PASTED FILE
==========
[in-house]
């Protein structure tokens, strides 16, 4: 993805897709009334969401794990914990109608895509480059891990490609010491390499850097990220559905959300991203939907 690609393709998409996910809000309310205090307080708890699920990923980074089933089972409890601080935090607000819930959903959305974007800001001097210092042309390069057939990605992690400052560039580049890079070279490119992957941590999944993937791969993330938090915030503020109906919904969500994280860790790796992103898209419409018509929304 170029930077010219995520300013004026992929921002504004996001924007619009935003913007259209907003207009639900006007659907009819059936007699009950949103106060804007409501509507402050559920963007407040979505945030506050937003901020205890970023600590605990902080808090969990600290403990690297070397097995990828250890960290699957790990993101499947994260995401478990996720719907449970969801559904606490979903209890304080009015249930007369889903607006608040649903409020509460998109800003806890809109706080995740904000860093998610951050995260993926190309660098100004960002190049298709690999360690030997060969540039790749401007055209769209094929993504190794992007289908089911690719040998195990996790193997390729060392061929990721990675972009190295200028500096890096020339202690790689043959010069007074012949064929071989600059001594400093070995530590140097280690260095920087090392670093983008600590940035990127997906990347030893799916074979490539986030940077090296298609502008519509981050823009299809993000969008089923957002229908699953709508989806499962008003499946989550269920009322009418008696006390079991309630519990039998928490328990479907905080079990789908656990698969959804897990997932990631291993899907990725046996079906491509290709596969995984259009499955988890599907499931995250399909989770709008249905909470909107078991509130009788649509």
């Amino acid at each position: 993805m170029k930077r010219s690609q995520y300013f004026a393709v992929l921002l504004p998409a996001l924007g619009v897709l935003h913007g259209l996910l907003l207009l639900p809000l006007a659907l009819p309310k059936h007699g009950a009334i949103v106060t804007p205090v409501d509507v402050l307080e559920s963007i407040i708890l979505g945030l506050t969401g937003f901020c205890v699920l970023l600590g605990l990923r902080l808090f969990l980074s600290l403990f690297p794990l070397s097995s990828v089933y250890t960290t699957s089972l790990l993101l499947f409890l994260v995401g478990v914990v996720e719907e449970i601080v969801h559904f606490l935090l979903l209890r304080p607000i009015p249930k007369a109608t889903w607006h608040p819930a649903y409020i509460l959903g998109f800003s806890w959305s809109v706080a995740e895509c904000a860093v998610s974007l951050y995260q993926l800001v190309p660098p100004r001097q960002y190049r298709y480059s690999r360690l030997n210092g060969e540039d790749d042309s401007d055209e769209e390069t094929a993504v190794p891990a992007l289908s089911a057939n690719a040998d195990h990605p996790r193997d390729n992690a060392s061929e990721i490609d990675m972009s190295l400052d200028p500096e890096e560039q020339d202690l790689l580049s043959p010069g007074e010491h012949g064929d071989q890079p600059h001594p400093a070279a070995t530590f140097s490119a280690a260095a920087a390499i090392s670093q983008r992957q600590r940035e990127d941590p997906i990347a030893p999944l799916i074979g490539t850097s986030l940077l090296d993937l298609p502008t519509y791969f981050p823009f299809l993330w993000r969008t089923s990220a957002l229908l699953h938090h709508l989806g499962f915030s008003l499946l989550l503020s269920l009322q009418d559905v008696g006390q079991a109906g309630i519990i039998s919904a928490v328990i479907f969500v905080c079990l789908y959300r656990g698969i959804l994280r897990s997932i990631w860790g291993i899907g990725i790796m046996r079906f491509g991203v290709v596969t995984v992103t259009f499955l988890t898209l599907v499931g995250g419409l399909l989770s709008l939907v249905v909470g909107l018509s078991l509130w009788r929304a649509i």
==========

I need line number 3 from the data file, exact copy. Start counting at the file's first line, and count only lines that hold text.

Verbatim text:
């Amino acid at each position: 993805m170029k930077r010219s690609q995520y300013f004026a393709v992929l921002l504004p998409a996001l924007g619009v897709l935003h913007g259209l996910l907003l207009l639900p809000l006007a659907l009819p309310k059936h007699g009950a009334i949103v106060t804007p205090v409501d509507v402050l307080e559920s963007i407040i708890l979505g945030l506050t969401g937003f901020c205890v699920l970023l600590g605990l990923r902080l808090f969990l980074s600290l403990f690297p794990l070397s097995s990828v089933y250890t960290t699957s089972l790990l993101l499947f409890l994260v995401g478990v914990v996720e719907e449970i601080v969801h559904f606490l935090l979903l209890r304080p607000i009015p249930k007369a109608t889903w607006h608040p819930a649903y409020i509460l959903g998109f800003s806890w959305s809109v706080a995740e895509c904000a860093v998610s974007l951050y995260q993926l800001v190309p660098p100004r001097q960002y190049r298709y480059s690999r360690l030997n210092g060969e540039d790749d042309s401007d055209e769209e390069t094929a993504v190794p891990a992007l289908s089911a057939n690719a040998d195990h990605p996790r193997d390729n992690a060392s061929e990721i490609d990675m972009s190295l400052d200028p500096e890096e560039q020339d202690l790689l580049s043959p010069g007074e010491h012949g064929d071989q890079p600059h001594p400093a070279a070995t530590f140097s490119a280690a260095a920087a390499i090392s670093q983008r992957q600590r940035e990127d941590p997906i990347a030893p999944l799916i074979g490539t850097s986030l940077l090296d993937l298609p502008t519509y791969f981050p823009f299809l993330w993000r969008t089923s990220a957002l229908l699953h938090h709508l989806g499962f915030s008003l499946l989550l503020s269920l009322q009418d559905v008696g006390q079991a109906g309630i519990i039998s919904a928490v328990i479907f969500v905080c079990l789908y959300r656990g698969i959804l994280r897990s997932i990631w860790g291993i899907g990725i790796m046996r079906f491509g991203v290709v596969t995984v992103t259009f499955l988890t898209l599907v499931g995250g419409l399909l989770s709008l939907v249905v909470g909107l018509s078991l509130w009788r929304a649509i």